Miss S completed editing her fairy and dragon fantasy novel chapter. Effectively, she's now finished Term 1 English for her Australian schooling. Unfortunately for her, she will skip the Easter holiday break and get stuck into Term 2 work in the coming days. I'd rather get ahead while we have the time just in case we ever get out of lock down and spend some time enjoying the outside world again.
In contrast Miss S and her father have endured a rather combative day with regards to her Italian schooling. Gigi finds himself in a difficult position of having to navigate the clumsy school portal, communicate with multiple teachers who are in turn ill equipped for these trying circumstances, and tutor Miss S in a range of completely new Maths, History and Geography material with limited resources...and ever depleting patience.
At one point after the meltdown and during the Cold War phase I took her out for a brisk walk around the back of the village, away from prying eyes. We didn't see a single soul. It was good to be outside. We strode out along the road that snakes along the cliff edge of the village, cats darting into doorways and under cars as we approached. The warmth of the sunlight greeted us briefly at several points. The view is amazing. It seems especially clear and picturesque with no pollution and a spring blue sky.
Late yesterday I received an email from a friend who works at Pax Lodge, one of the Girl Guide world centres. Miss S and I attended a Brownie camp at Pax Lodge in London in May last year. The email included a Coronovirus Isolation badge challenge. Miss S has chosen her challenges and today went about completing the first one....a treasure hunt. It was to be around the local community but in the circumstances she set it up all around our apartment, with little notes and clues hidden in every room. Gigi was the lucky winner and his prize...to help her with another challenge - making Coronavirus cookies.
I briefly video chatted with a friend from Gympie today, Bridget. It's been a year since we've seen our friends and family in Australia. Bridget and her lovely family are people that we genuinely miss.
In COVID-19 news the Australian government has implemented a broader range of restrictions. Although listening to the Prime Mininster today the messages of what is and isn't allowed was a bit mixed at times. Unlke in Russia where the message is to stay inside for 15 days or go to jail for 5 years. The Aussie PM has also announced that Australians are banned from leaving the country. Although I'm pretty sure it's almost impossible to get an international flight out anyway at this point. And you certainly wouldn't get on a cruise ship.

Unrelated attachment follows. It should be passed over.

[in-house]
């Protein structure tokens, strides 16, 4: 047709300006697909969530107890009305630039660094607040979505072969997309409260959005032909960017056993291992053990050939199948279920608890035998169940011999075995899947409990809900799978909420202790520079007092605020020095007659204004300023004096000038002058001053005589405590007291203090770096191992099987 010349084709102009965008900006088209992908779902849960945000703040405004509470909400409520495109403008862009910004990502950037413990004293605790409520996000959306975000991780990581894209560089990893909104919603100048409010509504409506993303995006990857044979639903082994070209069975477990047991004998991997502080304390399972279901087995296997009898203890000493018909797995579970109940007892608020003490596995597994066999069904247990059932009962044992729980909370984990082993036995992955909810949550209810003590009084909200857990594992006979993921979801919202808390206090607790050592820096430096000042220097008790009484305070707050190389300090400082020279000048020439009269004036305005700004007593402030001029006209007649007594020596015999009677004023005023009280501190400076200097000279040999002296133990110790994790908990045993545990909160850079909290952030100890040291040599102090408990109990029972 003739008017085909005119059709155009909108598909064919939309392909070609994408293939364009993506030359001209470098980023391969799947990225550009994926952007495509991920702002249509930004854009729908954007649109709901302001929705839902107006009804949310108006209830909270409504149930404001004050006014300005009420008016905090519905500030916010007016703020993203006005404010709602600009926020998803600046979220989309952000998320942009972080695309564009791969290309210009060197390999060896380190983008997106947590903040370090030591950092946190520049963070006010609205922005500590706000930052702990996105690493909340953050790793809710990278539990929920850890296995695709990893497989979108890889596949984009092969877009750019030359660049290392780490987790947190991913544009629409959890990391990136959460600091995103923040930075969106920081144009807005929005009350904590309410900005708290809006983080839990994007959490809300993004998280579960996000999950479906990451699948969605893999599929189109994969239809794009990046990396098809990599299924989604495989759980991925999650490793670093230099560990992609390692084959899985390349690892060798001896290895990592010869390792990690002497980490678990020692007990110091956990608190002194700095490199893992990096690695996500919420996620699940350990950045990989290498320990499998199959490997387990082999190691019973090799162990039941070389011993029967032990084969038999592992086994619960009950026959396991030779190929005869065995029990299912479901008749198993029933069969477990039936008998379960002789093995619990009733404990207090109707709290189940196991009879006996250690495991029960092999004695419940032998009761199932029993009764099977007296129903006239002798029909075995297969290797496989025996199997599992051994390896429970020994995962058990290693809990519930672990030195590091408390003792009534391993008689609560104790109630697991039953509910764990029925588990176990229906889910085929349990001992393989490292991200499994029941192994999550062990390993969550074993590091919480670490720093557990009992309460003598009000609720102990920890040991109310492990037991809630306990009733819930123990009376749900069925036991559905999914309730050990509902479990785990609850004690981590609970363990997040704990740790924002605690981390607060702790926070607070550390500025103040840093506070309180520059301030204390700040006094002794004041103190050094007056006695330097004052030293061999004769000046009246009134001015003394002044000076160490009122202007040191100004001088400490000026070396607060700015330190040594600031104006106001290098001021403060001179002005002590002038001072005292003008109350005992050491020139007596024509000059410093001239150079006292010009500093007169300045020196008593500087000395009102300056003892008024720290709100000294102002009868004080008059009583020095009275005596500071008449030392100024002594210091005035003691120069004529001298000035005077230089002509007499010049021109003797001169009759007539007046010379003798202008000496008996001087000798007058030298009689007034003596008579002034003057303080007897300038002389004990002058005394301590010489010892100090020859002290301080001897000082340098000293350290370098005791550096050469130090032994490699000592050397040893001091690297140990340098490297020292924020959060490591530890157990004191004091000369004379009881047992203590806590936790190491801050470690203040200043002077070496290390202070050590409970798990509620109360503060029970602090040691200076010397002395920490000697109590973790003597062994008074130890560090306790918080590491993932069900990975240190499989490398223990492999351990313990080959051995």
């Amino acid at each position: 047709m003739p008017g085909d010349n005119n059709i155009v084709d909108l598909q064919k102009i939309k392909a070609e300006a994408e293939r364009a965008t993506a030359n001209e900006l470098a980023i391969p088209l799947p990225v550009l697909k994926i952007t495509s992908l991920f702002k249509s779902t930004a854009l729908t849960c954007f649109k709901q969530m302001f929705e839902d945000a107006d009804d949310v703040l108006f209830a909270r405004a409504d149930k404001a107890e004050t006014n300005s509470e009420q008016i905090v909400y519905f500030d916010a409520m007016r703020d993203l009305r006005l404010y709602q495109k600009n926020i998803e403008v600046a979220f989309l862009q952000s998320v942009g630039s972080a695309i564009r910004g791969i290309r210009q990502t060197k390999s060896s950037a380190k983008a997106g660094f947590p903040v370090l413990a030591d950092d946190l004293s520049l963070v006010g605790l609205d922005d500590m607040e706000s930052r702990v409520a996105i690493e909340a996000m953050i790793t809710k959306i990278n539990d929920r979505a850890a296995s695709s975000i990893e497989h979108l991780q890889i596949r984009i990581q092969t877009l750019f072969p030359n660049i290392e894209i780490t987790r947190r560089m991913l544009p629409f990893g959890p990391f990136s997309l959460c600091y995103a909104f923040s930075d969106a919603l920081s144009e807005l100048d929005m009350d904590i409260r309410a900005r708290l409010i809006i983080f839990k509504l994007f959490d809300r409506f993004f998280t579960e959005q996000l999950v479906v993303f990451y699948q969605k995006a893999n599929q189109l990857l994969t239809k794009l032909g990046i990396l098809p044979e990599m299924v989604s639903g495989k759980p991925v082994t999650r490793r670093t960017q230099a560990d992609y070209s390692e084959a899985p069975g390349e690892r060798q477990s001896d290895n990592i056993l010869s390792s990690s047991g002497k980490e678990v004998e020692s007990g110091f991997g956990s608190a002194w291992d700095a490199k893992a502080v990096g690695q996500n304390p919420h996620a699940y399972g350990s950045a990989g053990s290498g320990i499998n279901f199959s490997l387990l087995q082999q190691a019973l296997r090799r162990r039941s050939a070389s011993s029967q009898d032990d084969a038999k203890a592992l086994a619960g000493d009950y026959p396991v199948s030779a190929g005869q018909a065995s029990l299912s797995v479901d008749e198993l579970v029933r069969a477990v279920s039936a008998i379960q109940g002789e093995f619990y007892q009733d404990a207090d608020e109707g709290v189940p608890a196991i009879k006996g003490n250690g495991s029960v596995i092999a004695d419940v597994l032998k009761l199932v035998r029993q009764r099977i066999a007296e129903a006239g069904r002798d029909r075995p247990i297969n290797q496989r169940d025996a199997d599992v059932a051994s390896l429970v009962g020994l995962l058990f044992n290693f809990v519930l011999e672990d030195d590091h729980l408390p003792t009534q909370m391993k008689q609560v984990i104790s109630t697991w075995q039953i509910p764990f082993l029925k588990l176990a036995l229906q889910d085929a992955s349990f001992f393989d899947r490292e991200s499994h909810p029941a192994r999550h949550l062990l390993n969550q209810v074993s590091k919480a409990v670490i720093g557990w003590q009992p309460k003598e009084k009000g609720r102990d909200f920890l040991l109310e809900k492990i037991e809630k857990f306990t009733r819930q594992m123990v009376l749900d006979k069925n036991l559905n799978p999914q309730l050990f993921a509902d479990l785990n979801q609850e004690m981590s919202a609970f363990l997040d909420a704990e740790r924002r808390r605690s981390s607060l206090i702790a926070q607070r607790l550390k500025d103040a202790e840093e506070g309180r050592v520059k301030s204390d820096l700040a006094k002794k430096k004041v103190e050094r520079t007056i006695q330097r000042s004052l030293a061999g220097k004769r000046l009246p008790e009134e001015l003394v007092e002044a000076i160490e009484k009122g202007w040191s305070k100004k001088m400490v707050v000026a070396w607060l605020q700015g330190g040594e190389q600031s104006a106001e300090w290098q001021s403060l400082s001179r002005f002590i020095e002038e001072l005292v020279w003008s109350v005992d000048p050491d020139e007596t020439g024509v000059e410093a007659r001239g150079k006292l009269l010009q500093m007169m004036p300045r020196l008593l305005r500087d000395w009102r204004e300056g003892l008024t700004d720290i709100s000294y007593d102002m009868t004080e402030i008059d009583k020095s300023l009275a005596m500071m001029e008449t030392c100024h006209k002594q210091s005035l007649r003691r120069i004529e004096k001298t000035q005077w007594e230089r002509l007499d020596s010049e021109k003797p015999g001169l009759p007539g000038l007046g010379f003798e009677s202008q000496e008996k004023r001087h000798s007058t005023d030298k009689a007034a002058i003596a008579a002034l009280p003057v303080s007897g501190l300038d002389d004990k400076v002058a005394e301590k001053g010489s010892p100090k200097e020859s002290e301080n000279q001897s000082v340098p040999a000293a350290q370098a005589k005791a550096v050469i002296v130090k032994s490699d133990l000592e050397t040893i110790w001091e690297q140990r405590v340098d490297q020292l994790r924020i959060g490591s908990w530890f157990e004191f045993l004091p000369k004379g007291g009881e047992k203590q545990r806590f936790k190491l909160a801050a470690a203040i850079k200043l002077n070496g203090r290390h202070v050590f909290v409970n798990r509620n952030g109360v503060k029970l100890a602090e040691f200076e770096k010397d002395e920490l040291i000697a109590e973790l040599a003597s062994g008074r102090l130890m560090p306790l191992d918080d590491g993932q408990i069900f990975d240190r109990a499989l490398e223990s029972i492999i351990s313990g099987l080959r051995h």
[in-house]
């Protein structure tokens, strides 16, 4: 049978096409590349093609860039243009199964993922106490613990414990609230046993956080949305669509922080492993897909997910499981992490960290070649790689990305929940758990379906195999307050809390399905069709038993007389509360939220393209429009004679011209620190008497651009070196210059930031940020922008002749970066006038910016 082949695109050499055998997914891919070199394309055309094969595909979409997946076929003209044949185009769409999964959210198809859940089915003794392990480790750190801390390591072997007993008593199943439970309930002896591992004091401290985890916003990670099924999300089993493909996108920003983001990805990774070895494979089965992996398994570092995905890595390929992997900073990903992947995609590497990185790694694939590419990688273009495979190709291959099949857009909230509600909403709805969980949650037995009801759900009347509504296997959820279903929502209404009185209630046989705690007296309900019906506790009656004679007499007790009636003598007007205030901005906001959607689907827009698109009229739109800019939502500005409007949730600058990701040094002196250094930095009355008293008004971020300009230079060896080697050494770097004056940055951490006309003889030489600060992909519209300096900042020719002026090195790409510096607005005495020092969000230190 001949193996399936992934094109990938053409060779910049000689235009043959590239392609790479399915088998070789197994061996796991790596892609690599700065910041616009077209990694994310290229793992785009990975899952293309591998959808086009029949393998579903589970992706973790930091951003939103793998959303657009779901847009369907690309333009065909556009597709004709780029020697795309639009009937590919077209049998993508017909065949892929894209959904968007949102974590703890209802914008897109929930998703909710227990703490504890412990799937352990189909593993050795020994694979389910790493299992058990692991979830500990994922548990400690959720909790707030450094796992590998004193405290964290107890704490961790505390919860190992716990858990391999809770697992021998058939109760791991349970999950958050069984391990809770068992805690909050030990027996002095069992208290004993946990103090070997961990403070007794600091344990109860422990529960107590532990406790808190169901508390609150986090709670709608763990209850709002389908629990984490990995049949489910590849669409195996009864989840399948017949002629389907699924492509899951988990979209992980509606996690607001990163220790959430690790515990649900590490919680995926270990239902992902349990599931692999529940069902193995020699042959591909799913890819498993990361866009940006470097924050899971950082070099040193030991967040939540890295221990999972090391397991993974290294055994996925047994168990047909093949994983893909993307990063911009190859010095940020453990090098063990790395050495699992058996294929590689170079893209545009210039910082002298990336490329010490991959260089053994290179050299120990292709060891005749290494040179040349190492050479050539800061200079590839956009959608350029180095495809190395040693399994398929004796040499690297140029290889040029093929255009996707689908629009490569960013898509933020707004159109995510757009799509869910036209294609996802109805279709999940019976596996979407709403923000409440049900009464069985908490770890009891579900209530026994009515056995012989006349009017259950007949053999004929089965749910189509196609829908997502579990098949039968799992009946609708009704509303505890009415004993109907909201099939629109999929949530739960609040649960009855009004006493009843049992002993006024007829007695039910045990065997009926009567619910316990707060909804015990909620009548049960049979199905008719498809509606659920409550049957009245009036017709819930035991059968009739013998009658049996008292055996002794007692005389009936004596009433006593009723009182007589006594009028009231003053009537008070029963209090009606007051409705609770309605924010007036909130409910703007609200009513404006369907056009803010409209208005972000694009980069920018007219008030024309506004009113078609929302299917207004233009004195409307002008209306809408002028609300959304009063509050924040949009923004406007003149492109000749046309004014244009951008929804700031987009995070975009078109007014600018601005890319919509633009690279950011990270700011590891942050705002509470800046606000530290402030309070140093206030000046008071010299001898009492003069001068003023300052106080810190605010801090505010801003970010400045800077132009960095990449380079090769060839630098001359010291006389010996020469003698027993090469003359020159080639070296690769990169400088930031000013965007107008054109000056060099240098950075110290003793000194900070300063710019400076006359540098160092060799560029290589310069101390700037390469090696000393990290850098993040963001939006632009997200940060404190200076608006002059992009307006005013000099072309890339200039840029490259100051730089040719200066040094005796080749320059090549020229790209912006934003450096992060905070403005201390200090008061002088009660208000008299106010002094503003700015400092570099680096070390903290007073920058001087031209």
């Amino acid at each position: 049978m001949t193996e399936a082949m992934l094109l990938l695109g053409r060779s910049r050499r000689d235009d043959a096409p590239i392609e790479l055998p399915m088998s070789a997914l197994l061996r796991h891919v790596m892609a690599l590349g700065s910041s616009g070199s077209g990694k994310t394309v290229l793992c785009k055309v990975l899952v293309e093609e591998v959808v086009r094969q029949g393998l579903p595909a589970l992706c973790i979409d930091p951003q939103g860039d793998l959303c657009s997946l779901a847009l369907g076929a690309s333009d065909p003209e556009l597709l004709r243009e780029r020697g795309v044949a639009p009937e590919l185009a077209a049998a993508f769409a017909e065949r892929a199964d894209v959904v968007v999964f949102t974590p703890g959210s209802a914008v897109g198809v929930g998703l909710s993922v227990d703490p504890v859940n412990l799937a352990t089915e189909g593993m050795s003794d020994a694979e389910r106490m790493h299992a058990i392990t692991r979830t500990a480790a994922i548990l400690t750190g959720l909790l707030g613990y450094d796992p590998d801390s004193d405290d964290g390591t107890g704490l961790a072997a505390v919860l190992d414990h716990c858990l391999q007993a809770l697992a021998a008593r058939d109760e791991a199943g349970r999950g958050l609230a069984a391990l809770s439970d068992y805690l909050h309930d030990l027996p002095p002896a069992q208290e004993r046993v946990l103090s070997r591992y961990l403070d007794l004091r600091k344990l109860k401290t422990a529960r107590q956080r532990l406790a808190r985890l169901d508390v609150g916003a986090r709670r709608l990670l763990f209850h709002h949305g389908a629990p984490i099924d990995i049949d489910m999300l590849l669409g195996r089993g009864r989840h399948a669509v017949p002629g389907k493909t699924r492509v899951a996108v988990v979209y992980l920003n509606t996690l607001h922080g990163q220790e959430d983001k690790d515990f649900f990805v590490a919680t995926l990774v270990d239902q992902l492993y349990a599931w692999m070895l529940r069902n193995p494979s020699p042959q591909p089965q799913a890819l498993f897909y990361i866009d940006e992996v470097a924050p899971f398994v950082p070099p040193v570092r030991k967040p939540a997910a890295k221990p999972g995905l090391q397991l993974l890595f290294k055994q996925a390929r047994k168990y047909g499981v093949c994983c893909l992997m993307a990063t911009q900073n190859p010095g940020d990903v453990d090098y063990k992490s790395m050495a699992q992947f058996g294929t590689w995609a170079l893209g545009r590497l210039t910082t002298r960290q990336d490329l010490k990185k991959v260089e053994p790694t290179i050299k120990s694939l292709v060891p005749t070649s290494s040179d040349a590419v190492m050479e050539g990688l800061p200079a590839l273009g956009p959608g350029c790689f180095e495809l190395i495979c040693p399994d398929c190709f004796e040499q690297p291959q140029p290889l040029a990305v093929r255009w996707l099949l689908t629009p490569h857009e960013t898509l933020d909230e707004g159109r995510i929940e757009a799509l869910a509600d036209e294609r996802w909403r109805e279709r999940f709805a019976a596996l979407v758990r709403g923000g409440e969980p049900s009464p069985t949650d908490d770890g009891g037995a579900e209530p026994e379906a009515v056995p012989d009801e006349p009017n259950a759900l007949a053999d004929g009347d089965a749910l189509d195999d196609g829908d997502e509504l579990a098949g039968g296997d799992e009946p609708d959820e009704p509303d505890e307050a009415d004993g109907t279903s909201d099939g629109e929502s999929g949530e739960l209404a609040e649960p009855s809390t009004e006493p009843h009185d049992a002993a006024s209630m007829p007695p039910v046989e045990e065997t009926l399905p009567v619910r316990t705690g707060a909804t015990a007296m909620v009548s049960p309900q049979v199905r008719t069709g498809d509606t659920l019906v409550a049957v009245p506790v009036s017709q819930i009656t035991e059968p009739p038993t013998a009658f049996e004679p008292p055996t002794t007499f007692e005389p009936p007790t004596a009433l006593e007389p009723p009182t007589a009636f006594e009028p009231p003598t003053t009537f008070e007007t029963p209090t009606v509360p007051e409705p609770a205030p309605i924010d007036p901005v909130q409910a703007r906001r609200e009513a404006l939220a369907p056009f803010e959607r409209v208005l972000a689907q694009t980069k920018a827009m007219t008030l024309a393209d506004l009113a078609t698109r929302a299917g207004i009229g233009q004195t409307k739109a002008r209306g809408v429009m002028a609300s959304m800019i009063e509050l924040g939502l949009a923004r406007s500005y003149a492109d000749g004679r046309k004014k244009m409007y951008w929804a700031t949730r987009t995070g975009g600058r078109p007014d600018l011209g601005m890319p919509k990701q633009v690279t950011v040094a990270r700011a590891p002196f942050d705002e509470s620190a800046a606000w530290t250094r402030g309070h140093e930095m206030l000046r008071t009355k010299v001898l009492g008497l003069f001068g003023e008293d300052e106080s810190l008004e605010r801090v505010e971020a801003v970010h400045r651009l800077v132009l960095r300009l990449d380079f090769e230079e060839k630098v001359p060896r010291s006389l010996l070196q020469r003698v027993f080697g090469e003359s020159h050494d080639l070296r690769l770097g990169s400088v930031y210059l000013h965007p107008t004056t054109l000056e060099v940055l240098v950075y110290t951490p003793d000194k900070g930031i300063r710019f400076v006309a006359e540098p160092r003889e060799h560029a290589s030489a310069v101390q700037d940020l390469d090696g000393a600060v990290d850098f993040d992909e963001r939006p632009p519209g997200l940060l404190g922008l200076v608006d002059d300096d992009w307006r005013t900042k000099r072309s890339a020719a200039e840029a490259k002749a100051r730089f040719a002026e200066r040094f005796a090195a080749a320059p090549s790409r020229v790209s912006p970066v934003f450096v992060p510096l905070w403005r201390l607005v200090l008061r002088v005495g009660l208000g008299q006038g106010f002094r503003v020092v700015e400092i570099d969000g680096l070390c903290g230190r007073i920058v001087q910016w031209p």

Italy recorded 743 deaths today, bringing the total deaths to double those in China. The Italian government has approved stiffer sanctions for those breaking lock down rules including fines of 4000 Euro and confiscation of vehicles.
The WHO is reporting an acceleration of cases in USA with it potentially becoming the new epicentre for COVID-19. The battle between doctors and economists in the Oval Office continues with Trump adament that normal life will go on and the economy will recover strongly, all with minimal disruption. His plan seems to be focused on the economy and not on minimising infections or deaths. I wonder how we'll look back at the way Trump and his adminstration handled the COVID-19 pandemic in 2020.
Britons have enjoyed their first day of virtual lock down with many ignoring the requiremnt to stay inside. Thailand has declared a state of emergency. The move will give the Thai government the power to "implement curfews, censor the media, disperse gatherings and allow deployment of military forces for enforcement." Maybe another military coup in Thailand will add to the COVID-19 drama.
In a common sense move, the International Olympic Committee has agreed to postpone the Olymipc Games to 2021. Finally.
In a warning to Millenials it is being reported that 1800 30-somethings have Coronavirus pneumonia in Bergamo in north Italy. It's not just making old people sick.
An ice rink in Madrid has been turned into a makeshift morgue as the death toll continues to rise. Spain is also in complete lock down.
Singapore Airline has grounded 96% of its fleet and is implementing cost cutting measures that affect 10 000 staff. Imagine all of those planes around the world that are now sitting at airports gathering dust waiting for this to pass.
Facebook has donated 720 00 mask that it had stockpiled. They had apparently stockpiled masks in case the wildfires returned. Really? 720 000?
So that was Tuesday 24th March in lock down in Sant'Agata de'Goti in southern Italy. May you abide by your government's recommendations, keep yourselves and your loved ones safe and well and understand that this is a unique opportunity for us to all stop and think for a bit.